We Wanted a Revolution: Black Radical Women, 1965–85 is organized by Catherine Morris, Sackler Family Senior Curator for the Elizabeth A. Sackler Center for Feminist Art, and Rujeko Hockley, former Assistant Curator of Contemporary Art, Brooklyn Museum.

We Wanted a Revolution: Black Radical Women, 1965–85 is part of A Year of Yes: Reimagining Feminism at the Brooklyn Museum, a yearlong series of ten exhibitions celebrating the 10th anniversary of the Elizabeth A. Sackler Center for Feminist Art.

Museum hours: Wed to Sun: 11am to 6pm; Thurs: 11am to 10pm; and First Saturday of the Month (except September).

Cost: Adults: $16; Student with valid ID & Adults 62 and over: $10; Members and 19 yrs and under: Free.

Brooklyn Museum of Art

200 Eastern Parkway

New York, NY 11238

Phone: (718) 638-5000

Website: https://www.brooklynmuseum.org/exhibitions/we_wanted_a_revolution

 

 

 

Carnegie Hall presents a Neighborhood Concert: Cécile McLorin Salvant with Sullivan Fortner

 

Cecile McLorin Salvant with Sullivan Fortner.jpg

Thursday, April 20, 2017 at 7:30pm – 9:00pm

Vocalist, Cécile McLorin Salvant and pianist Sullivan Fortner team up for an evening of swinging song. Salvant is the winner of the 2016 Grammy Award for Best Jazz Vocal Album, and has been called “the finest jazz singer to emerge in the last decade” (The New York Times). New Orleans–born Fortner has made his mark studying and performing with The Marsalis Family, Donald Harrison, Roy Hargrove, and David Liebman, among other jazz luminaries.

Performers: Cécile McLorin Salvant with Sullivan Fortner

Cost: Free

Contact: Carnegie Hall
Phone: 212-903-9600

Harlem Stage Gatehouse
150 Convent Avenue at West 135th Street
New York NY 10031

Making Space: Women Artists and Postwar Abstraction

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Saturday, April 15 to August 13, 2017| 10:30am – 5:30pm

Making Space: Women Artists and Postwar Abstraction

Making Space shines a spotlight on the stunning achievements of women artists between the end of World War II (1945) and the start of the Feminist movement (around 1968). In the postwar era, societal shifts made it possible for larger numbers of women to work professionally as artists, yet their work was often dismissed in the male dominated art world, and few support networks existed for them. Abstraction dominated artistic practice during these years, as many artists working in the aftermath of World War II sought an international language that might transcend national and regional narratives—and for women artists, additionally, those relating to gender.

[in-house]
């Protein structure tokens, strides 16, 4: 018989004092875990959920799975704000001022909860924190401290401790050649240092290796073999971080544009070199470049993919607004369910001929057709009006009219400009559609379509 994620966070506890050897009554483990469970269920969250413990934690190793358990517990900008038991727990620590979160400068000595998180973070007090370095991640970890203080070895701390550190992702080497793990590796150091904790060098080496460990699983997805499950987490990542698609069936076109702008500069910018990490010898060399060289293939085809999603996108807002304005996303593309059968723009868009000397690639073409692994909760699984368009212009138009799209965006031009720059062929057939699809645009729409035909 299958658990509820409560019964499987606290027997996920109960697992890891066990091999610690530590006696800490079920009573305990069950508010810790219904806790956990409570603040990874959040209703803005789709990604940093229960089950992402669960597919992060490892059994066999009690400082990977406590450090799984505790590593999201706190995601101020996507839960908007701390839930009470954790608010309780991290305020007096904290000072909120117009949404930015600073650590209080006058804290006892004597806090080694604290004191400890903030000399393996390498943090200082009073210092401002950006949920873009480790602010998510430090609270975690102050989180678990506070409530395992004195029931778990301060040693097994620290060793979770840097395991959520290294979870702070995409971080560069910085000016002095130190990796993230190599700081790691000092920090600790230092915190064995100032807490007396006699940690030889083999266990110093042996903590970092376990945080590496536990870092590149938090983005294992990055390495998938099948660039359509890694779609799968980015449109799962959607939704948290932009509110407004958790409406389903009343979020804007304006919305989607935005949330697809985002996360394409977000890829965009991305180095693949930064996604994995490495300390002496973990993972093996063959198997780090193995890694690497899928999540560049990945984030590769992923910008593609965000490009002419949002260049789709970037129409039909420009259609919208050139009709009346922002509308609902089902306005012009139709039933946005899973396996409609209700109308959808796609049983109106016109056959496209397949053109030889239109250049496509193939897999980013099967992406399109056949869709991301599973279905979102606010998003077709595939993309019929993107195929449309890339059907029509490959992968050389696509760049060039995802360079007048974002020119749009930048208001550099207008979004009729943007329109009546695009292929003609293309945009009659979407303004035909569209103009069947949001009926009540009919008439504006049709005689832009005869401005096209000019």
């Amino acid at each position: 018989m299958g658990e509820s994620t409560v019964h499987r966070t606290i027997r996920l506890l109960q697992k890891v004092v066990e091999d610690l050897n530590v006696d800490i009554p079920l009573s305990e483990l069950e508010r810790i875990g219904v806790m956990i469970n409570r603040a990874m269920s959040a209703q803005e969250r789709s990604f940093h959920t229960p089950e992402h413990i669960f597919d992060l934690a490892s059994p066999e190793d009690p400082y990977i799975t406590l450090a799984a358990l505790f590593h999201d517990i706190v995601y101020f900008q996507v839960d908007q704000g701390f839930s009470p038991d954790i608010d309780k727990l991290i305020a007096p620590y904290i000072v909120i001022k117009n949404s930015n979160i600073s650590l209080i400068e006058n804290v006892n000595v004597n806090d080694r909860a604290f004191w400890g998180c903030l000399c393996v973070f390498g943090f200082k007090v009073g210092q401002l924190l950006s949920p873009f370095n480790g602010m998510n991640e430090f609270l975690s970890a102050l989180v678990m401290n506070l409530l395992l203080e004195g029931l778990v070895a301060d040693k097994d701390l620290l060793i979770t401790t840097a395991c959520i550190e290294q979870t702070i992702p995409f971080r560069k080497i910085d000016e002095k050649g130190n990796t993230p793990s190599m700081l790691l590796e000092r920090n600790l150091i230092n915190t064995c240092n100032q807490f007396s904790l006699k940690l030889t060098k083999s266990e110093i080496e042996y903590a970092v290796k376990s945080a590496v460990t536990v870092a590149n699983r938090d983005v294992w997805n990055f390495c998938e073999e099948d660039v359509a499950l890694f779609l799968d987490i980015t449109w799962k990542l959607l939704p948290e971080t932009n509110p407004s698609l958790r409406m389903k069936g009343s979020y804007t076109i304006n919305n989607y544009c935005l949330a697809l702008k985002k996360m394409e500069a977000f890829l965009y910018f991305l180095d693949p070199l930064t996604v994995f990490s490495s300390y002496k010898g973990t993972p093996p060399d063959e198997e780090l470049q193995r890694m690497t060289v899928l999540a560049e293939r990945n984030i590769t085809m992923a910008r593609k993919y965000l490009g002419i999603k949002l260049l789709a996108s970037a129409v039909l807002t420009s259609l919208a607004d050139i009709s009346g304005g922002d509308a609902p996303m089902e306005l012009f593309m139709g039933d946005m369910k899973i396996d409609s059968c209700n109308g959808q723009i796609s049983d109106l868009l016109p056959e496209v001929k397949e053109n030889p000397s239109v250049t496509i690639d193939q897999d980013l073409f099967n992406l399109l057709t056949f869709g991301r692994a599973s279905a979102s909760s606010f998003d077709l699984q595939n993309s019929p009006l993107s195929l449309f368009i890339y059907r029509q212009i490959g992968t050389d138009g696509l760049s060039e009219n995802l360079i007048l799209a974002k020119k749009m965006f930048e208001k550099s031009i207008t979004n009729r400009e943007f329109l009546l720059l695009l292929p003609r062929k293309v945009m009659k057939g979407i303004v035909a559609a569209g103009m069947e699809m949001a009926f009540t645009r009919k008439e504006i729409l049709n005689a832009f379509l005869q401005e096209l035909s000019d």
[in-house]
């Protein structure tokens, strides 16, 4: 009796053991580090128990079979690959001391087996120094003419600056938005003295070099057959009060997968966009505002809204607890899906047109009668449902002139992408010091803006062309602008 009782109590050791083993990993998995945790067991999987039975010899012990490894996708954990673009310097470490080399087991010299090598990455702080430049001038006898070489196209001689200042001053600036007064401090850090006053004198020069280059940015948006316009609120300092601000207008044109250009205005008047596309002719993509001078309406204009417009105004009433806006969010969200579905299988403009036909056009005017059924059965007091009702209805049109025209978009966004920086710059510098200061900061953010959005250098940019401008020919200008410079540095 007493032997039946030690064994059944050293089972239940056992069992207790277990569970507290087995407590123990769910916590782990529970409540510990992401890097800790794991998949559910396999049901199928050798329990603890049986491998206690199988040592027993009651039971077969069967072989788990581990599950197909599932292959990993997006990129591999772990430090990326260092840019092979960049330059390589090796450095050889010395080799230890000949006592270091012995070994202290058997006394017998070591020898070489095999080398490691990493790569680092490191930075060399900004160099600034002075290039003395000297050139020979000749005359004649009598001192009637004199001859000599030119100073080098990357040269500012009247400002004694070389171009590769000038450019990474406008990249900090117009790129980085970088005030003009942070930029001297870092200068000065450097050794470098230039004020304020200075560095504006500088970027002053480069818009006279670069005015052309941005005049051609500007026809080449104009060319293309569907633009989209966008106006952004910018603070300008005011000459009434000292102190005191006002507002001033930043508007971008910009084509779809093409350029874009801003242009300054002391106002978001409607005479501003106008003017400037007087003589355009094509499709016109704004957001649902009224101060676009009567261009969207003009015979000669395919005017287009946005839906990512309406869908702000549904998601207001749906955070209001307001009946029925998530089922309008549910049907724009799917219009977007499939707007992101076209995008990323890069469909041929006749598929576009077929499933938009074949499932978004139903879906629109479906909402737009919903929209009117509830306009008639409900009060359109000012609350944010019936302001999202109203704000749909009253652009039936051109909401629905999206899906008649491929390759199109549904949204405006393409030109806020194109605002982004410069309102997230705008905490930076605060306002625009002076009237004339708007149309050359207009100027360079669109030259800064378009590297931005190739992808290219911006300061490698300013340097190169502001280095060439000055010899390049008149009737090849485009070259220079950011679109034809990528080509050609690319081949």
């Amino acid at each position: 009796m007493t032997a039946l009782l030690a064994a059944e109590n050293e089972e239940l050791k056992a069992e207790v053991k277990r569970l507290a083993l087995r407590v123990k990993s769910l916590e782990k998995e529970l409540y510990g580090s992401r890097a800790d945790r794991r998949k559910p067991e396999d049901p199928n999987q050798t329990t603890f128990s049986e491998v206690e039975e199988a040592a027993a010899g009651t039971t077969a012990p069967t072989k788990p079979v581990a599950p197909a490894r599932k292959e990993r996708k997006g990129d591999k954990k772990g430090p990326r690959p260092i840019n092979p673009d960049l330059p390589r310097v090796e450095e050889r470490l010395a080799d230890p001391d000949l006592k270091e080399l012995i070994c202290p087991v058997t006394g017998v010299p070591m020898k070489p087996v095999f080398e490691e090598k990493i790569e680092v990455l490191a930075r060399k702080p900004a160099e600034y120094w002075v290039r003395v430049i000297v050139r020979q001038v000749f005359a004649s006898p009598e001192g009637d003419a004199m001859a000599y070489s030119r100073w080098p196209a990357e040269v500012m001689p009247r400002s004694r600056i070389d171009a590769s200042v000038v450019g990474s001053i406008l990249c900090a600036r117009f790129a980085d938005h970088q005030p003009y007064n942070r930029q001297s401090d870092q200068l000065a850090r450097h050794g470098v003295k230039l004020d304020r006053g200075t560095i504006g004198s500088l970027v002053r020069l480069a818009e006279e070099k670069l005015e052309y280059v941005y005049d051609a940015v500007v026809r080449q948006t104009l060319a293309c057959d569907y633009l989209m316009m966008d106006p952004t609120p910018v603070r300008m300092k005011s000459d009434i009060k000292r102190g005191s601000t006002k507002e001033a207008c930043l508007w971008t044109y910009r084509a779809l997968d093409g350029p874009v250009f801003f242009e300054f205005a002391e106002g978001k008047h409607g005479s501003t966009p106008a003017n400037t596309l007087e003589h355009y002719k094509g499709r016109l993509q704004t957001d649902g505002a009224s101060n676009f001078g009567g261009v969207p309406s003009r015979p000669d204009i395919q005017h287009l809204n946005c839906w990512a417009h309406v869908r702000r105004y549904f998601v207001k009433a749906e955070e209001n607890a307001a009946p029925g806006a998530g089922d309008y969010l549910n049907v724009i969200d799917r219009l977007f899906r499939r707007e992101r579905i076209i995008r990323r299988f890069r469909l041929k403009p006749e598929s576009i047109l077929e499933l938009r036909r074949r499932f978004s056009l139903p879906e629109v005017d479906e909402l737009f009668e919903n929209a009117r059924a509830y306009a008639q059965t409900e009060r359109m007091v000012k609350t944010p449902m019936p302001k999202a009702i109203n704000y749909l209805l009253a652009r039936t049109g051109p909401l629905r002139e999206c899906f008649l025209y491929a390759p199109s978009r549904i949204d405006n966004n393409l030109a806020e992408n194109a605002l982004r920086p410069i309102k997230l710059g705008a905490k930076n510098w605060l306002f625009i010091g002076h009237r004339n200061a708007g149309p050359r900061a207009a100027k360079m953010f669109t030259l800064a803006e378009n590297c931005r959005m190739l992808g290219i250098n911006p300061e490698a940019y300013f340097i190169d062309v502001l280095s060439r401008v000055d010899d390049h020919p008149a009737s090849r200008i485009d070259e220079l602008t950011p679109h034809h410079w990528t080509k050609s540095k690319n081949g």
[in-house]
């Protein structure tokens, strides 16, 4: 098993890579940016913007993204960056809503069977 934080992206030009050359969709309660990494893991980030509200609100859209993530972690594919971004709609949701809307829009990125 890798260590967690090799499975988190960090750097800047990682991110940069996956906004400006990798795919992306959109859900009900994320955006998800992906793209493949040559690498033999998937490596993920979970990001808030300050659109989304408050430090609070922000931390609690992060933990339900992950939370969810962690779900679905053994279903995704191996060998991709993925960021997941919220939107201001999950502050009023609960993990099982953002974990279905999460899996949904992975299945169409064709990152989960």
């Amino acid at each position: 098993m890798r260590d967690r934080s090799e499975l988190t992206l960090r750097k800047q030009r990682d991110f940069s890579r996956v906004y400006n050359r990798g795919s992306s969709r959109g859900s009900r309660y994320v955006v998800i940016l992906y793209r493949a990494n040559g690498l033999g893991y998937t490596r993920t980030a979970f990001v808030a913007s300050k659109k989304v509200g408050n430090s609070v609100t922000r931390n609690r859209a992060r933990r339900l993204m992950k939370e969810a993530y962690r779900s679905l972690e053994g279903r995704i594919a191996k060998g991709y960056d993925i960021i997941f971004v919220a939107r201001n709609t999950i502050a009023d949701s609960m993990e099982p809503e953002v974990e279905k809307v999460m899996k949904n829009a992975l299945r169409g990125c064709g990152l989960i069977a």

Drawn entirely from the Museum’s collection, the exhibition features more than 100 paintings, sculptures, photographs, drawings, prints, textiles, and ceramics by some 50 artists. Within a trajectory that is at once loosely chronological and synchronous, it includes works that range from the boldly gestural canvases of Lee Krasner, Helen Frankenthaler, and Joan Mitchell; the radical geometries by Lygia Clark, Lygia Pape, and Gego; and the reductive abstractions of Agnes Martin, Anne Truitt, and Jo Baer; to the fiber weavings of Magdalena Abakanowicz, Sheila Hicks, and Lenore Tawney; and the process-oriented sculptures of Lee Bontecou, Louise Bourgeois, and Eva Hesse. The exhibition will also feature many little-known treasures such as collages by Anne Ryan, photographs by Gertrudes Altschul, and recent acquisitions on view for the first time at MoMA by Ruth Asawa, Carol Rama, and Alma Woodsey Thomas.

Organized by Starr Figura, Curator, Department of Drawings and Prints, and Sarah Hermanson Meister, Curator, Department of Photography, with Hillary Reder, Curatorial Assistant, Department of Drawings and Prints.

Cost: Adults $25; Seniors $18 (65 and over with ID); Students $14 (Full-time with ID); and Children Free (16 and under).

Museum of Modern Art
11 West 53rd Street btwn Fifth and Sixth Avenues
New York, NY 10019

Tel: 212-708-9400

Website/more info: https://www.moma.org/calendar/exhibitions/3663?locale=en